Ever heard of AcessoZero, Anuncie.La, Crowdtest, EuDecido or Vozis? Probably not yet, but this could change soon: Aceleradora just announced that these are the five Brazilian early-stage startups it will mentor during its 2011 cycle.
What is Aceleradora
We recently listed Aceleradora as one of the nine Latin American accelerators you need to know (see previous story). Founded by angel investor Yuri Gitahy, it has been around since 2008, well before the recent boom of accelerators in the country. Many local startups went through Yuri’s mentoring, which makes Aceleradora a reference for the Brazilian market.
2011 selection process
This is why it comes as no surprise that Aceleradora received 135 applications for its 2011 acceleration program. Out of these 135 early stage startups, 20 were shortlisted in March 2011 to participate in the second selection phase. So why did it take so long for Aceleradora to unveil its final list? According to its blog, there are two reasons for this delay:
- Aceleradora decided to start a few acceleration activities with some of the teams to test them;
- Based on the shortlist published in March, funds and angels started approaching some of these 20 projects; for confidentiality reasons, Aceleradora decided to wait to make its final list public.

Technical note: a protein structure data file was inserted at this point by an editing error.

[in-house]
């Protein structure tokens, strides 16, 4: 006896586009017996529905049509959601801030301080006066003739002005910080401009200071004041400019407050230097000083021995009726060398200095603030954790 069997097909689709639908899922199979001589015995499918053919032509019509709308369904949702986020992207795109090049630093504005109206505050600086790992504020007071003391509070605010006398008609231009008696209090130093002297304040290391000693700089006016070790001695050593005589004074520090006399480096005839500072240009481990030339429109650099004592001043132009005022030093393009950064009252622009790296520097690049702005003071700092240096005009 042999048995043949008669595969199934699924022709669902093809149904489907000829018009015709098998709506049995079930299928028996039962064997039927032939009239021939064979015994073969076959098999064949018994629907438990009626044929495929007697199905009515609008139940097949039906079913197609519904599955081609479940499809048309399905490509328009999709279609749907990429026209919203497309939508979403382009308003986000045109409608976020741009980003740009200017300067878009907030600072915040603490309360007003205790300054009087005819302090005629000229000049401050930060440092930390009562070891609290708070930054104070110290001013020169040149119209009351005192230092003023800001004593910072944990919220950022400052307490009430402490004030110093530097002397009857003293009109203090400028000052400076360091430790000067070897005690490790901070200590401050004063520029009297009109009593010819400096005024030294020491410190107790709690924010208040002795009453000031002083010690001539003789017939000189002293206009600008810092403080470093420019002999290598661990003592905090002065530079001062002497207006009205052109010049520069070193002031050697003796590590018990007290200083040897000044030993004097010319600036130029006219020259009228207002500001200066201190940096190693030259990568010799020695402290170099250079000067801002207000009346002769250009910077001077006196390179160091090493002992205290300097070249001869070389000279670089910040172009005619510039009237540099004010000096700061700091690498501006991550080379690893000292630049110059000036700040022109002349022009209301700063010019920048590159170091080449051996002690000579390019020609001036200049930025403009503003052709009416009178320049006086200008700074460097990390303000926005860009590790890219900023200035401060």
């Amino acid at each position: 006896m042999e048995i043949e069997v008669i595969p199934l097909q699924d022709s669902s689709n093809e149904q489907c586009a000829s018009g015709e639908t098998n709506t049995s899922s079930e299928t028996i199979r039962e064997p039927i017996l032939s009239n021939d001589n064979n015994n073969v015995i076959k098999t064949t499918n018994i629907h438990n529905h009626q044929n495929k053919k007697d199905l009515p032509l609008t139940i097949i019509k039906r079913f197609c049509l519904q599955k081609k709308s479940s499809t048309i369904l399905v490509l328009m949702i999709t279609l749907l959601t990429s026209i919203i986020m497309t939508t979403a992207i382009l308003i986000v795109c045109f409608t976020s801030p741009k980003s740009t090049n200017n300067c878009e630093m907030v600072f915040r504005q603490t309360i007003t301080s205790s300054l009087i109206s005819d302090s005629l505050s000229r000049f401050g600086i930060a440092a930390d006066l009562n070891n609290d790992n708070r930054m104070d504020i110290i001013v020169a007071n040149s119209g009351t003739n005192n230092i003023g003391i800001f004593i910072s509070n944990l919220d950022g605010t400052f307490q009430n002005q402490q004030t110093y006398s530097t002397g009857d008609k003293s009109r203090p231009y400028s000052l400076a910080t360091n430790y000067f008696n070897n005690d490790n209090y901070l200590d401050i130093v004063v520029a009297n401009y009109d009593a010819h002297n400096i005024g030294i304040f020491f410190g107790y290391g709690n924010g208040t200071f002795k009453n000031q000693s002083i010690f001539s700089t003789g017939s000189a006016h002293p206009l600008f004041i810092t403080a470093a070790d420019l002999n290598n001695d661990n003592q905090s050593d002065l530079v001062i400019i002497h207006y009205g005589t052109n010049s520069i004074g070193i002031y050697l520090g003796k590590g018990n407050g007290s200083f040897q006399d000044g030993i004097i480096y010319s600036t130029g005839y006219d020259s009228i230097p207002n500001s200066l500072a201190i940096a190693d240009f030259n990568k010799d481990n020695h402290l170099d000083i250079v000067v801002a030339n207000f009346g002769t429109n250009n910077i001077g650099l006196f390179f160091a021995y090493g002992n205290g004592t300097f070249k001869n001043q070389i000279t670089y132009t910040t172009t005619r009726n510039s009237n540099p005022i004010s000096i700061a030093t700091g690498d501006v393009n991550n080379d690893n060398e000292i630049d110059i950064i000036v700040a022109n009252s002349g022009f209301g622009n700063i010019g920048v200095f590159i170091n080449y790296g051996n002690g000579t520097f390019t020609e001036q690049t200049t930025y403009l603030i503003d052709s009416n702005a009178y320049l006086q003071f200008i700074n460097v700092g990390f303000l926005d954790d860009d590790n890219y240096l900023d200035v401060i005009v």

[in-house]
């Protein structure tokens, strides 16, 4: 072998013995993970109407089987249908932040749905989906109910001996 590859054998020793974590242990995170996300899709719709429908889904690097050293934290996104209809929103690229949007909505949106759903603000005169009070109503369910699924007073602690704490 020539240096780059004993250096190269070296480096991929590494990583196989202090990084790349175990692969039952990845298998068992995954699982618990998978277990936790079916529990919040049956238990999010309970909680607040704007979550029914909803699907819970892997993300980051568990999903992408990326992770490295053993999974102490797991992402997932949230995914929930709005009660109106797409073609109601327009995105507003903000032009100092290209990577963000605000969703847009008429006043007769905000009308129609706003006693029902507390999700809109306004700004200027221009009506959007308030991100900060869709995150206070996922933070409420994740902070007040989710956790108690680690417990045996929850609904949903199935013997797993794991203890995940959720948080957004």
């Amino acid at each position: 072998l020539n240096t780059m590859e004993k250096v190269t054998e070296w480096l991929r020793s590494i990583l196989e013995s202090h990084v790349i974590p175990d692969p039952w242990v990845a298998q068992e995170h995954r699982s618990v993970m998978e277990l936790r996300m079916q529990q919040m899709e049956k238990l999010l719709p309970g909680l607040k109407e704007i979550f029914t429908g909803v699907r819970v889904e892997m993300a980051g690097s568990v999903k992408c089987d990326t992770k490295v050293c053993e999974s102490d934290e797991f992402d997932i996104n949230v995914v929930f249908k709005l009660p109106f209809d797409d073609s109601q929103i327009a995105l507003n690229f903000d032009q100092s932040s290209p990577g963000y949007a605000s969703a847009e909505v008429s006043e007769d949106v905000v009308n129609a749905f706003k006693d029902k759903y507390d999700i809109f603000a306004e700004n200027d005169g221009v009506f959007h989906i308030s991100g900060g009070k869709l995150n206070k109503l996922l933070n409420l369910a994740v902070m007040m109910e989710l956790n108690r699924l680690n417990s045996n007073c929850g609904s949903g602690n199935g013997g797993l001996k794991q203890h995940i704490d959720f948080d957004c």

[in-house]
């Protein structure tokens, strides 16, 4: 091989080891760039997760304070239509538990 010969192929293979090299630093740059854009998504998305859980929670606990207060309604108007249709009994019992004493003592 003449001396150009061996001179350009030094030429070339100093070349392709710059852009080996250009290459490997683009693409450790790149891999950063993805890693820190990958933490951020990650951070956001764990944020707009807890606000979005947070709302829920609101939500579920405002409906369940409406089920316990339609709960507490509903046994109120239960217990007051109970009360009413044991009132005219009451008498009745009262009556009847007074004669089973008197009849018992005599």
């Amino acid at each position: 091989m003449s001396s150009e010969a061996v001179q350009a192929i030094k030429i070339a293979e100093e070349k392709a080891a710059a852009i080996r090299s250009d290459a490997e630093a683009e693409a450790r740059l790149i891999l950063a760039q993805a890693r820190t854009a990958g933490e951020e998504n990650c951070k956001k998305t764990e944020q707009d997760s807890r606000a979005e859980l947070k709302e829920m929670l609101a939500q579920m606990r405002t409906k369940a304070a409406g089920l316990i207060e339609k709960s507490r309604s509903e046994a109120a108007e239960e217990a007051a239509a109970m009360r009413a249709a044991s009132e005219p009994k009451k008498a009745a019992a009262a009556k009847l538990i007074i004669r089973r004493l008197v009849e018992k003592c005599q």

During these months, Aceleradora listened to the feedback it got from mentors and investors on the startups’ business models and products. It also observed the teams and their capacity to raise awareness for their startups and engage customers, a new selection criteria it introduced this year.
The selected companies
- AcessoZero, an online social city guide where users can read comments on local businesses and find deals;
- Anuncie.La, a classified website which focuses on “knowing who you are buying from”, thanks to integration with social networks;
- Crowdtest, a testing service that leverages crowdsourcing to improve software’s quality;
- EuDecido, a reverse group buying system;
- Vozis, a call routing platform which can unify different phone numbers (including Skype) into one unique number.
As usual with acceleration, these companies will benefit from mentoring sessions to improve their business models, pitches and visibility. The process will also involve targeted help in each key area (legal, sales, marketing, planning…), as well as introductions to investors. It could also involve small capital investments if needed.
So, is any of these companies the next big thing? It’s still hard to tell; Aceleradora interestingly points out that it can’t guarantee that these startups will be successful, grow and receive investments. Neither can it be sure that they’ll perform better than the 16 shortlisted companies that didn’t make it to the final selection – Aceleradora is very honest about the uncertainties that go with early-stage investing. What it can guarantee, though, is that each of these early stage projects will receive all the support Aceleradora can give to help them succeed.
What’s your point of view on early stage investing? What criteria would you use?
This post is part of our contributor series. The views expressed are the author's own and not necessarily shared by TNW.